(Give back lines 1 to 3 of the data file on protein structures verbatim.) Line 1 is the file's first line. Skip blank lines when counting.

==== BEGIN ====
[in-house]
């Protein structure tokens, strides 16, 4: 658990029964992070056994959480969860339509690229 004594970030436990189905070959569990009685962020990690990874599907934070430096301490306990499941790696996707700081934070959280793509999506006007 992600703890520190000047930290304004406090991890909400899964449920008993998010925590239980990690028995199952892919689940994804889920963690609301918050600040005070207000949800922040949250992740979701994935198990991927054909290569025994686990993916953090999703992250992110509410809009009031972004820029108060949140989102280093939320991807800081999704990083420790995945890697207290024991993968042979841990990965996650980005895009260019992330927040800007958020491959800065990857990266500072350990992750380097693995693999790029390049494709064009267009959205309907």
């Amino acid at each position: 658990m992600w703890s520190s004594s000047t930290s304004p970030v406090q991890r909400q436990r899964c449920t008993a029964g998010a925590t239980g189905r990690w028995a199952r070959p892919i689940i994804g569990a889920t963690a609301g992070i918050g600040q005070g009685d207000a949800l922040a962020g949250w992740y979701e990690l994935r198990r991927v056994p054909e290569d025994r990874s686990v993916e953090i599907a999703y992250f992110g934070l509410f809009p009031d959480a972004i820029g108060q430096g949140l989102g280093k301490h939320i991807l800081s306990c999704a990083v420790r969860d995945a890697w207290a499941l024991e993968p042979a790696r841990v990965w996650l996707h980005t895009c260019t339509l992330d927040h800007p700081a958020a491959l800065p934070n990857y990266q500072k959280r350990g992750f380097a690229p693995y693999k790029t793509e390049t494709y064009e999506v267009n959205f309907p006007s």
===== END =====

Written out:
[in-house]
């Protein structure tokens, strides 16, 4: 658990029964992070056994959480969860339509690229 004594970030436990189905070959569990009685962020990690990874599907934070430096301490306990499941790696996707700081934070959280793509999506006007 992600703890520190000047930290304004406090991890909400899964449920008993998010925590239980990690028995199952892919689940994804889920963690609301918050600040005070207000949800922040949250992740979701994935198990991927054909290569025994686990993916953090999703992250992110509410809009009031972004820029108060949140989102280093939320991807800081999704990083420790995945890697207290024991993968042979841990990965996650980005895009260019992330927040800007958020491959800065990857990266500072350990992750380097693995693999790029390049494709064009267009959205309907």
């Amino acid at each position: 658990m992600w703890s520190s004594s000047t930290s304004p970030v406090q991890r909400q436990r899964c449920t008993a029964g998010a925590t239980g189905r990690w028995a199952r070959p892919i689940i994804g569990a889920t963690a609301g992070i918050g600040q005070g009685d207000a949800l922040a962020g949250w992740y979701e990690l994935r198990r991927v056994p054909e290569d025994r990874s686990v993916e953090i599907a999703y992250f992110g934070l509410f809009p009031d959480a972004i820029g108060q430096g949140l989102g280093k301490h939320i991807l800081s306990c999704a990083v420790r969860d995945a890697w207290a499941l024991e993968p042979a790696r841990v990965w996650l996707h980005t895009c260019t339509l992330d927040h800007p700081a958020a491959l800065p934070n990857y990266q500072k959280r350990g992750f380097a690229p693995y693999k790029t793509e390049t494709y064009e999506v267009n959205f309907p006007s």